As originally published in Medium.
This month, the Climate Leadership Council announced The Conservative Case for Carbon Dividends, a proposal co-authored by former Secretary of State James Baker and former Director of the Office of Management and Budget George Schultz. While it’s encouraging that respected Republicans such as Baker and Shultz have engaged in addressing climate and carbon, carbon dividends are likely to face steep challenges with this administration and Congress. However, initiatives from outside the Beltway, led by Republican Governors, are already making strides in clean energy reforms.
For instance, Gov. Bruce Rauner (R-Ill.) has expanded renewable energy production and saved thousands of local jobs by improving the state’s Renewable Portfolio Standard. Additionally, Gov. Charlie Baker (R-Mass.) has championed a solar energy bill to create a long-term plan for sustainable solar development, industry expansion, and greenhouse gas reductions. Gov. Brian Sandoval (R-Nev.) drafted and signed an executive order that reactivated a task force to help promote and distribute renewable energy resources, advocate for the development and integration of clean energy sources into Nevada’s energy sector, and build modern and cost-effective infrastructure.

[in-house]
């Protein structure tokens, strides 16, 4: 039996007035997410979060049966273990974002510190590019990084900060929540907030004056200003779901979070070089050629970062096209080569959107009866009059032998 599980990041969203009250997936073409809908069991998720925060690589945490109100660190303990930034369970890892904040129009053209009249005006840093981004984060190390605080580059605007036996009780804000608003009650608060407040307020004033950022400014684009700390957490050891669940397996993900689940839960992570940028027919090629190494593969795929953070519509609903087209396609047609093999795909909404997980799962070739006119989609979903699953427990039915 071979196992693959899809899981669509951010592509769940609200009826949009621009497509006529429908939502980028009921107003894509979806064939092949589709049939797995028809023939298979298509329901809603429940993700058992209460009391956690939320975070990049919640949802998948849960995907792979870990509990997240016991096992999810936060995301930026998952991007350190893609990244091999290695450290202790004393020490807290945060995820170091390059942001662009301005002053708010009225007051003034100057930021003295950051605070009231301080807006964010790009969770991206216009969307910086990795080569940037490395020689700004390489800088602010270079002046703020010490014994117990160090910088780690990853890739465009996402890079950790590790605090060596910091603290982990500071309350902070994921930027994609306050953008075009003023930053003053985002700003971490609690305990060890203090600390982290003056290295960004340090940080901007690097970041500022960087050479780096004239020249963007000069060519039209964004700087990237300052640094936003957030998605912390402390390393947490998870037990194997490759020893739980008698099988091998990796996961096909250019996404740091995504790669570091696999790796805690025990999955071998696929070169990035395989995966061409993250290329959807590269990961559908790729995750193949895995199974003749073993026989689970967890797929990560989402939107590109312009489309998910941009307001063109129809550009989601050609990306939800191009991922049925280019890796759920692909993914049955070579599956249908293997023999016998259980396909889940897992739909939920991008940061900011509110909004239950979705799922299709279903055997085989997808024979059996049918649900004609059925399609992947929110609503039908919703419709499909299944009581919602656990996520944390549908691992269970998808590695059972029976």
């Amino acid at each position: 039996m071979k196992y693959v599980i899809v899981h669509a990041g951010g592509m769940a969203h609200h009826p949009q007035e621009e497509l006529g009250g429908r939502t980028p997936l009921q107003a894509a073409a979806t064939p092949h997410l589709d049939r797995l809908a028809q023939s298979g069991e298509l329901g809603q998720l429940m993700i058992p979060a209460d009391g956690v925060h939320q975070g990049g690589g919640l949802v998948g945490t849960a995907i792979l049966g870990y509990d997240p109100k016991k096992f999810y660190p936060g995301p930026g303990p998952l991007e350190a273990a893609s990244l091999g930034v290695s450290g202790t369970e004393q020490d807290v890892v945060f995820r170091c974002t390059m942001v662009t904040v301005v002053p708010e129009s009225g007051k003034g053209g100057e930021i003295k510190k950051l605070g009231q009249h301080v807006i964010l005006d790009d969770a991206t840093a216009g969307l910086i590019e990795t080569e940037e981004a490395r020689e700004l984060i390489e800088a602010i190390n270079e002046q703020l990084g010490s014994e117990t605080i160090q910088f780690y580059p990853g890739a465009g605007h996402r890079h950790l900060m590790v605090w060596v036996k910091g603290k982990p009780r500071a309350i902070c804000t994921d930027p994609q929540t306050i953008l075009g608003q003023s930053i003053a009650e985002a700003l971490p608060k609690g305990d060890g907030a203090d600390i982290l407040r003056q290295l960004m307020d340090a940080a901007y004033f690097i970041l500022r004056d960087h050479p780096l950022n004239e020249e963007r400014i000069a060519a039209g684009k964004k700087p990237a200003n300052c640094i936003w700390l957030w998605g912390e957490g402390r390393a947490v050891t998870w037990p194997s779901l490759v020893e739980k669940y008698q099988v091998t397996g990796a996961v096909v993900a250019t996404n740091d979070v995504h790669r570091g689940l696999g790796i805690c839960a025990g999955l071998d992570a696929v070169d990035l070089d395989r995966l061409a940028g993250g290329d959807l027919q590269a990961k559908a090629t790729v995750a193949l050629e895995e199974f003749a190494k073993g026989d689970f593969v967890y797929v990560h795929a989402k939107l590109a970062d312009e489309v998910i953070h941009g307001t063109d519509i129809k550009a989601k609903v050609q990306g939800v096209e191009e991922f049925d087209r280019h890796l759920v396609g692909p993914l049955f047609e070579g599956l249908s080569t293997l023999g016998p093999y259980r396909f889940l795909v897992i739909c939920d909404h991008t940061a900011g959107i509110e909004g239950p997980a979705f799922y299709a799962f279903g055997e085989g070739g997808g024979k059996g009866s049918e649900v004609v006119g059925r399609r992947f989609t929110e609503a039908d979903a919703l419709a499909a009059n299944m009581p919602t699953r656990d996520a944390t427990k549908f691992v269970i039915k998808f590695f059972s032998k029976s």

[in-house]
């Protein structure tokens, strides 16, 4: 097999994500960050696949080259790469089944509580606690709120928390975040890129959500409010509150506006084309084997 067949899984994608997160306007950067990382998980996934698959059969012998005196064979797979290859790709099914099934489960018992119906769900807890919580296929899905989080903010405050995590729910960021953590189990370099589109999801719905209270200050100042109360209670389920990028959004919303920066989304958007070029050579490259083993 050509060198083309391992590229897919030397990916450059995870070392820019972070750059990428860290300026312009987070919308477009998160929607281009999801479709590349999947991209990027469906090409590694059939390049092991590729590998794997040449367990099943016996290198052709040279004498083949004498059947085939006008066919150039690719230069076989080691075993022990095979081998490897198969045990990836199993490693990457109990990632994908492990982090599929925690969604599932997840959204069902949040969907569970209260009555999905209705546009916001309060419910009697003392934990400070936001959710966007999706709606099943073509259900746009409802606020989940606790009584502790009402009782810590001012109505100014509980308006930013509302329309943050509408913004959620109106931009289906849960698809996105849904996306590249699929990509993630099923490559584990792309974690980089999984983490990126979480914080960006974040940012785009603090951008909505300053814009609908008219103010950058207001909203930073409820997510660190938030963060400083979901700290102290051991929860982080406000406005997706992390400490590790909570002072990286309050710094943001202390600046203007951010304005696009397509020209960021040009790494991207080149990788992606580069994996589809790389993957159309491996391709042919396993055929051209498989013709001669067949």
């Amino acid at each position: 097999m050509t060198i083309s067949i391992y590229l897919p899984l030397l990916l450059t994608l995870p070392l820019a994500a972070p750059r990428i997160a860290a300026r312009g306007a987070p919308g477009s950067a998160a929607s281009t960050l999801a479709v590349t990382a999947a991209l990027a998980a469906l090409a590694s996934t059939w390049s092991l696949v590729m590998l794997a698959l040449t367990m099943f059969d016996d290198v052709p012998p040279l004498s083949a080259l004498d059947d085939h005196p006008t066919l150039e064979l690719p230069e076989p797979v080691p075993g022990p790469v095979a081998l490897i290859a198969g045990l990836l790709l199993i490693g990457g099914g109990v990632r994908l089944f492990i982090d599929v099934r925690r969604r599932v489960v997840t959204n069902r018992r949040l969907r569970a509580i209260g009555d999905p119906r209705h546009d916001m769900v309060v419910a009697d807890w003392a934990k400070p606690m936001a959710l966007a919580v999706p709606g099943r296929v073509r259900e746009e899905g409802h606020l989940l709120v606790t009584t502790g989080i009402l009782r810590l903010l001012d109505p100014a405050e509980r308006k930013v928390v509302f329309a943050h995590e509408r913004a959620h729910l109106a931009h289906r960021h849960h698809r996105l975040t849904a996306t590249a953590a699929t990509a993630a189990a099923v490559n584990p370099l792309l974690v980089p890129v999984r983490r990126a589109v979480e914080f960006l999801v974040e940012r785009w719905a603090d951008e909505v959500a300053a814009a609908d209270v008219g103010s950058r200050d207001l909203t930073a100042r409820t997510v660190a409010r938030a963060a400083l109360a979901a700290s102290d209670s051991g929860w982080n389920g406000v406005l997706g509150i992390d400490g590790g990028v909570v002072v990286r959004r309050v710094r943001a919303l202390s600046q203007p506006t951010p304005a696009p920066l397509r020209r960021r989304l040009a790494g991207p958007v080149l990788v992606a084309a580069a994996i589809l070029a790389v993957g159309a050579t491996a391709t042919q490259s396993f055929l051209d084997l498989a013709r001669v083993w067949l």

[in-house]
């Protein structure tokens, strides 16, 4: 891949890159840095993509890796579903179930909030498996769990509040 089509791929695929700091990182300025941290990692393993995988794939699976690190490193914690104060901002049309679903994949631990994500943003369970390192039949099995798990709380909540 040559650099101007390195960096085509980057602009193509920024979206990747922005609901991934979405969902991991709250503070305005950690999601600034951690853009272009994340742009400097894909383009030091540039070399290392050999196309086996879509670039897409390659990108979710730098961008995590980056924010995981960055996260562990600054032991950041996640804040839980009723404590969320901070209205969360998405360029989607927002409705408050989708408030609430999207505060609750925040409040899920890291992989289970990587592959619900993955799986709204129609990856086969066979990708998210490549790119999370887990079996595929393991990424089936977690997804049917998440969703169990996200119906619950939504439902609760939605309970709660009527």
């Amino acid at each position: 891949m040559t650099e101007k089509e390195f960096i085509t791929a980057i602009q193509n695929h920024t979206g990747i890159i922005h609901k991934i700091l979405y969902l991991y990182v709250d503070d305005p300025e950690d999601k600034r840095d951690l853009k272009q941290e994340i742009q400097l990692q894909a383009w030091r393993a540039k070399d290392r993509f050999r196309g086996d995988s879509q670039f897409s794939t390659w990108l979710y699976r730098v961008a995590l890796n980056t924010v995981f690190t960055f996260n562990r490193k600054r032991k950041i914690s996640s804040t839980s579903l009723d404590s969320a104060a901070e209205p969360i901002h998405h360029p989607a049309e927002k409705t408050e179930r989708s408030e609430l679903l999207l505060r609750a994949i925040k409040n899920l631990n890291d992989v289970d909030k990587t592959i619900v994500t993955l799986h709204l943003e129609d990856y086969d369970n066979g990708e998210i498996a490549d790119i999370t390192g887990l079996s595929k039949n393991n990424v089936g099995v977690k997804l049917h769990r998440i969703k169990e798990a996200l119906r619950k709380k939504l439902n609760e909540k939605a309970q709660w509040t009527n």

Recent acknowledgements from other conservatives show that there is a significant pivot in messaging around clean energy solutions. Throughout the confirmation hearings of Governor Rick Perry for Secretary of Energy, Representative Ryan Zinke for Secretary of the Interior, and Oklahoma Attorney General Scott Pruitt seeking to lead the Environmental Protection Agency, each nominee admitted that the climate is indeed changing. None were viewed as being a “climate denier.” Further, Secretary of State Rex Tillerson made clear that the U.S. should continue to be a key player in addressing climate change rather than abandoning the Paris Agreement.
Although a change in energy messaging is a step in the right direction, Republican leaders should continue the dialogue by focusing on how clean energy reforms reinforce the conservative principles of job creation, a strong high-tech economy, innovation, competition and conservation. Perhaps a true free-market path isn’t yet fully fleshed out, but the GOP has a tremendous opportunity to lead on energy conversation and find solutions that promote economic prosperity and a cleaner environment for future generations.
Heather Reams is the managing director of Citizens for Responsible Energy Solutions.